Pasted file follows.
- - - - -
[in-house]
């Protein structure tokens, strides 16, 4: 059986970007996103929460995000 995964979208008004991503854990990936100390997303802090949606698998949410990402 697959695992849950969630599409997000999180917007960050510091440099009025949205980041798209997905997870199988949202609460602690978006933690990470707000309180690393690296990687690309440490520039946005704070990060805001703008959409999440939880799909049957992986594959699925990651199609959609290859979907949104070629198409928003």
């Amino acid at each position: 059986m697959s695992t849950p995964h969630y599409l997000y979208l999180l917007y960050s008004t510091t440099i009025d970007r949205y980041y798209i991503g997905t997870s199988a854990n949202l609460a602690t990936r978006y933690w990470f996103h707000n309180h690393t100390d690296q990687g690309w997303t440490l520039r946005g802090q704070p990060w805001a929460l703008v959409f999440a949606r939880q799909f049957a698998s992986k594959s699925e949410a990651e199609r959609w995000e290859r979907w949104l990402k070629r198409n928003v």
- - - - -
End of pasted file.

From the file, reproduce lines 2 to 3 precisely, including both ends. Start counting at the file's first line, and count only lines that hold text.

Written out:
């Protein structure tokens, strides 16, 4: 059986970007996103929460995000 995964979208008004991503854990990936100390997303802090949606698998949410990402 697959695992849950969630599409997000999180917007960050510091440099009025949205980041798209997905997870199988949202609460602690978006933690990470707000309180690393690296990687690309440490520039946005704070990060805001703008959409999440939880799909049957992986594959699925990651199609959609290859979907949104070629198409928003």
């Amino acid at each position: 059986m697959s695992t849950p995964h969630y599409l997000y979208l999180l917007y960050s008004t510091t440099i009025d970007r949205y980041y798209i991503g997905t997870s199988a854990n949202l609460a602690t990936r978006y933690w990470f996103h707000n309180h690393t100390d690296q990687g690309w997303t440490l520039r946005g802090q704070p990060w805001a929460l703008v959409f999440a949606r939880q799909f049957a698998s992986k594959s699925e949410a990651e199609r959609w995000e290859r979907w949104l990402k070629r198409n928003v």